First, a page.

Yung Lean @ Union Transfer.
It was around 8 P.M. and a sense of anxiousness and anticipation was building in the crowd gathered for Yung Lean‘s first stop on his North American tour. As the crowd eagerly waited, 50 Cent was heard playing in the background. Curiously, 50 Cent was Yung Lean’s first inspiration and introduction into hip-hop.
Born Jonatan Aron Leandoer Håstad in Sweden, Yung Lean first broke onto the scene in 2013 with the release of his music video “Ginseng Strip 2002.” The video was a viral hit, reaching more than two million views on YouTube.
Yung Lean and his group, Sad Boys, including producers Yung Sherman and Yung Gud, are an eclectic mix known for the “sad boy” genre and their vaporwave aesthetic. Sad boys all around gravitated to Yung Lean, who brought recognition to the genre and a refreshing spin to the music. The video and subsequent mixtape led to him being listed in XXL‘s 2014 article “Top 15 European Rappers You should Know.” At the time he was 16. Fastforward three years and Yung Lean is now on his second North American tour, has sold out shows at Webster hall, and has garnered more than six million hits on Spotify, just for his top song alone.
A quick explanation of the genre: “sad boys” glorify the idea of being able to be sad and not hide it. Yung Lean is considered a “sad boy” because his lyrics, more often than not, convey a sad tone. As for vaporwave, it is an aesthetic and musical genre that is built around anything retro, mainly from the 80s, 90s and early 00s.
Other than his music, Yung Lean is also known for his style and love of the 90s. This love is a clear theme throughout his music, rapping on topics from Stars Wars to dial-up Internet. Interestingly, one staple Yung Lean has become known for is his affinity for bucket hats. On this, his fans did not disappoint, wearing bucket hats, they showed up in droves.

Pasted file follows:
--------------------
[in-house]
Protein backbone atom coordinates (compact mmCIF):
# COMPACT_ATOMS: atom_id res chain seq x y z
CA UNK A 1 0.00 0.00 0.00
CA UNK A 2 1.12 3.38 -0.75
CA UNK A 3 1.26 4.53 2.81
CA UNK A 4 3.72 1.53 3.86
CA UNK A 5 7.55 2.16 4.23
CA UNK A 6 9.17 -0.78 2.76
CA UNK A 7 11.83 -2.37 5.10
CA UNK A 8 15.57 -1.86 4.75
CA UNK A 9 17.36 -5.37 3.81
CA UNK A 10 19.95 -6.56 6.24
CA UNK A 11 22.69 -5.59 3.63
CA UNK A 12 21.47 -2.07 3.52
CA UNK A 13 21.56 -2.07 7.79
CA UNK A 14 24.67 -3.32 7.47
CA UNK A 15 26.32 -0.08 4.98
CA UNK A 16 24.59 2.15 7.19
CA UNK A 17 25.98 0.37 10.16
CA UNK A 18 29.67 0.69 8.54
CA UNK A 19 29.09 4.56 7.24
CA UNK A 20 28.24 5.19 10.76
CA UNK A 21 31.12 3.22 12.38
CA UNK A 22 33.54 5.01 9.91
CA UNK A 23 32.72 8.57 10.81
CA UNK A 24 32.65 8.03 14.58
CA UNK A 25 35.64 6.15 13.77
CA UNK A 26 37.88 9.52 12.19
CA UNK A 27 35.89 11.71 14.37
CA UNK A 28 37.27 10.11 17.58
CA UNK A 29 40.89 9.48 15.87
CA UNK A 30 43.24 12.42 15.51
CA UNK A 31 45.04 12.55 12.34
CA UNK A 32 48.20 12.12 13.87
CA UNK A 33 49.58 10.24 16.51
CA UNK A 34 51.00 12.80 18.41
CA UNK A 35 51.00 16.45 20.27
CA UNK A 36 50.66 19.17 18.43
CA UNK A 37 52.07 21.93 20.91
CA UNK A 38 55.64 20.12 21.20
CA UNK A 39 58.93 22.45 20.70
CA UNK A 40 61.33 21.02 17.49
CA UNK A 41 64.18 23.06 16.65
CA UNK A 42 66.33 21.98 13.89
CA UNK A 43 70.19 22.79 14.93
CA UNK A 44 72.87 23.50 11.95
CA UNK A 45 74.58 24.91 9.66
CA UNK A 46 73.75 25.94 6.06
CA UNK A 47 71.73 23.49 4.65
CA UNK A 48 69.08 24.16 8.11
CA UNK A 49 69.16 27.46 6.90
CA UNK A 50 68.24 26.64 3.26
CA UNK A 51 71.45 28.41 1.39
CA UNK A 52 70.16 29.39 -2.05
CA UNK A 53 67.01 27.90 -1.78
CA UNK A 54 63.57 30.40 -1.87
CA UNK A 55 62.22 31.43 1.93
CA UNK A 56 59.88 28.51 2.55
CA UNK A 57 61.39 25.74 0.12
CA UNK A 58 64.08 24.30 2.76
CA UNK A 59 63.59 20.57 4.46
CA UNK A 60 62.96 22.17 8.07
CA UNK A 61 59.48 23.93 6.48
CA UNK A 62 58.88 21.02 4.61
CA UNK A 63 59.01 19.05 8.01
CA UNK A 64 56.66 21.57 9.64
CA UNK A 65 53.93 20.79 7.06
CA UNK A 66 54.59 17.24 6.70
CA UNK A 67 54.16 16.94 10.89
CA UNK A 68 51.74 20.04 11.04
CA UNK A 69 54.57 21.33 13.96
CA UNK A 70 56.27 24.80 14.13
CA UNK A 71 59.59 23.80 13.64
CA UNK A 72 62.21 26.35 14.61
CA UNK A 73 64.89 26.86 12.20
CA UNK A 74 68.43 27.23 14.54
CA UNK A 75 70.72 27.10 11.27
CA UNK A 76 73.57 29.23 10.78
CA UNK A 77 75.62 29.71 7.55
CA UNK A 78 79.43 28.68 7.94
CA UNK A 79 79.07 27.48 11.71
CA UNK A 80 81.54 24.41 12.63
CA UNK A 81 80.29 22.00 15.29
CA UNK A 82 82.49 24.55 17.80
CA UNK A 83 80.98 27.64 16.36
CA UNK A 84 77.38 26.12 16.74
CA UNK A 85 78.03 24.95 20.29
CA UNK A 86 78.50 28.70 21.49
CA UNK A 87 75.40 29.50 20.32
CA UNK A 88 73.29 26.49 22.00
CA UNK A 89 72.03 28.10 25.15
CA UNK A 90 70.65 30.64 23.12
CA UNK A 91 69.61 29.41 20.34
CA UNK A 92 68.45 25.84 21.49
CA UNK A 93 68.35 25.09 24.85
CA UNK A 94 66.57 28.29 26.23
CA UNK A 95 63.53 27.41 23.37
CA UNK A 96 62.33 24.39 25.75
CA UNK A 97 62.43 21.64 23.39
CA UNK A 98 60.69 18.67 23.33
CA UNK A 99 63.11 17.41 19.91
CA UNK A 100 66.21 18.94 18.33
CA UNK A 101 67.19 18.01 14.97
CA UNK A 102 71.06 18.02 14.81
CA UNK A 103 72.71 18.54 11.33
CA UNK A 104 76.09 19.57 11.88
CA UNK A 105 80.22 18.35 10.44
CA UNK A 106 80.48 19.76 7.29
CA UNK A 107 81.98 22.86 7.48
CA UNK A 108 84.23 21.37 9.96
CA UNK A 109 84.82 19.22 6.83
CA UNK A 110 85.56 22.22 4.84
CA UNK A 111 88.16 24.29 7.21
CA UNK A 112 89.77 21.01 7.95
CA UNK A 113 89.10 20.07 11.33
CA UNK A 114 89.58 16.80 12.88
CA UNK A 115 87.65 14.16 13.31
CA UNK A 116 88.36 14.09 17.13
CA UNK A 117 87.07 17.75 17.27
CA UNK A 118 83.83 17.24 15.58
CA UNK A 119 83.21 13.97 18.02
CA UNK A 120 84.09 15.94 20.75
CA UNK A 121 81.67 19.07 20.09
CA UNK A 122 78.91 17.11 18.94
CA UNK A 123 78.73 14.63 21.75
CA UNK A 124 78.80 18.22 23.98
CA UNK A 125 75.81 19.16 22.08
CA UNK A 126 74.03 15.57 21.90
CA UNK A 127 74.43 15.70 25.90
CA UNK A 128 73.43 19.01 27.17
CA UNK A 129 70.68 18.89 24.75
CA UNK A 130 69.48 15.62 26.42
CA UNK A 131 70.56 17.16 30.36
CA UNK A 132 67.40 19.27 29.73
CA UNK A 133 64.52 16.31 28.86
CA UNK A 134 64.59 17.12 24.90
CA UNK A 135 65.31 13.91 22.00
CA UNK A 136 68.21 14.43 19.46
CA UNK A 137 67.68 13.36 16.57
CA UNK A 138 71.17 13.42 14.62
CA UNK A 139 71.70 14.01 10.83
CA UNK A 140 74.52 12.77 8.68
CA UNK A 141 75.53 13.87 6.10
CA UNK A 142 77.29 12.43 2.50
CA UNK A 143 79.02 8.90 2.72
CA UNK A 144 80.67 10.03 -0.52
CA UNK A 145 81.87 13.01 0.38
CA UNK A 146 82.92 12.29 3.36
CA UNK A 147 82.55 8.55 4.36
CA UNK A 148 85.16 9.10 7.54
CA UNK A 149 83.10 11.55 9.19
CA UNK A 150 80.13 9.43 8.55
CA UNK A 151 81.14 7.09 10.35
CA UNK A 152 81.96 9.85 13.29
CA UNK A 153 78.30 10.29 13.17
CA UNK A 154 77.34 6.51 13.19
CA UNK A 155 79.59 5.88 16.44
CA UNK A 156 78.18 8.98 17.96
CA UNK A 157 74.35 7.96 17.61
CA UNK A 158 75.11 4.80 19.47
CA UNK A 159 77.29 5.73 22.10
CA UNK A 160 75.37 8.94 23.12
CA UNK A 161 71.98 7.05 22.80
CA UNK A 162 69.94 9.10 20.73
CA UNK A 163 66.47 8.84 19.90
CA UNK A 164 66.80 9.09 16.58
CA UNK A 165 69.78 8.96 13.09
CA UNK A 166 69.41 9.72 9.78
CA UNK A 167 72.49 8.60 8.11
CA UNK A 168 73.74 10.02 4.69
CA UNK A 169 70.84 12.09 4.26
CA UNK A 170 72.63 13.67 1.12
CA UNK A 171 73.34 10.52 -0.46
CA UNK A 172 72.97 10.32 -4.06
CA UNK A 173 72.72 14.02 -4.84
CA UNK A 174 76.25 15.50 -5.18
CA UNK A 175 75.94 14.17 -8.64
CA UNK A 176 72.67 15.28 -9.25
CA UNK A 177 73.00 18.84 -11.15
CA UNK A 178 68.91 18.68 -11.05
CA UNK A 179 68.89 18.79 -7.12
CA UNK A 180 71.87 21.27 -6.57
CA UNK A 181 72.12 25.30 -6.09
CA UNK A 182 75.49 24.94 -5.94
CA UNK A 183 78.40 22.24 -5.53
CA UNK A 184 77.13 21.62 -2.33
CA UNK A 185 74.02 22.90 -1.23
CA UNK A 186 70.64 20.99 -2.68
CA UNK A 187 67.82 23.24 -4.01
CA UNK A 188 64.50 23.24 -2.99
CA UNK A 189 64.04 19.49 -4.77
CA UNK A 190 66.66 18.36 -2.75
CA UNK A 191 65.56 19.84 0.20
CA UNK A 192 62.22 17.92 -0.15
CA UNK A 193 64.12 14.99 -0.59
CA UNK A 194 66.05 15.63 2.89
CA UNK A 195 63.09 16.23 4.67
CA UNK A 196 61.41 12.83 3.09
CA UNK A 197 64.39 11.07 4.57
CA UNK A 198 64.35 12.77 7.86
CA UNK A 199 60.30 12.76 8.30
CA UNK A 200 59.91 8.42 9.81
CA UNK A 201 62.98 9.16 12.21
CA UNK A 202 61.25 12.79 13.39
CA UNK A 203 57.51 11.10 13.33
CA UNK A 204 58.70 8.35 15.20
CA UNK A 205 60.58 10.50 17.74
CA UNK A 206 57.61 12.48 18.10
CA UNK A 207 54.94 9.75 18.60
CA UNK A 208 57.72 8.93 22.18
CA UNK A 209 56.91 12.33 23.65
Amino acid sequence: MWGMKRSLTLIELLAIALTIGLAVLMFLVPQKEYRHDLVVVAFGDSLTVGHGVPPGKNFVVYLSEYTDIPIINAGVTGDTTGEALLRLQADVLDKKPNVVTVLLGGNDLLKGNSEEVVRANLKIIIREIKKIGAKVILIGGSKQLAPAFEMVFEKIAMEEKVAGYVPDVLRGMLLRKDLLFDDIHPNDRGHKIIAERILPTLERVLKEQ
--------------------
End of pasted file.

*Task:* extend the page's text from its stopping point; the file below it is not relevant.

“I’ve had this bucket hat since before Yung Lean but I never really wore it,” said fan Austin Marshal. “But for this concert I had too! I really love his older stuff but I appreciate the artistic direction he took for this album. I have to say, he’s a trap guy.”
Yung Lean released his second studio album Warlord on Feburary 25th.
Before the arrival of Yung Lean, Adamn Killa amped up the crowd with an impressive, lively performance. After the set, 15 minutes passed by, and the crowd grew more and more hype. Finally, as fog filled the venue the lights dimmed and before the music started the crowd went wild!
Then, the opening notes of the song “Hoover” began to play, the bass dropped and the stage lights flashed on. Yung Lean began rapping, hands went in the air and people had an aura of exuberance that could only be produced by Yung Lean. Midway through the song, people began jumping off the stage, crowd surfing. The energy going through the venue was ecstatic.
Rapping with ferocity, Yung Lean and the rest of the Sad Boys, shrouded in fog, looked like silhouettes on the stage. This created a mystical sort of aesthetic. Adding to this were the tombstones and crosses that decorated the stage. Behind them was a projector screen that really came alive when they begin to perform the song “Yoshi City.” Images of hands grasping at fire followed by different images and symbols brought the performance to life.
It had been nearly an hour and the crowd has only become more excited. One fan, Marlon Gomez, stated, “I just really started listening to Yung Lean this week. I’m a production guy. I’m usually into EDM but he’s pretty good!”
At that moment the bass dropped and Gomez started to head bang with reckless abandon.
“The first time I heard this song [Yoshi City] my jaw dropped,” Gomez continued. “No rapper makes beats like this. The 808s are sick and that bass!”
The crowd was in a trance-like bliss to Yung Leans lyrics. It’s clear to see why Yung Lean resonates so well with his fans. Most interestingly, he brought together such a diverse crowd – Asian, Black, Hispanic, white, etc.
“I have a friend from Sweden,” said fan Alex Smigo. “Weed is legal there. He told me that when he would leave school. He’d smoke weed listening to Yung Lean, not giving a fuck!”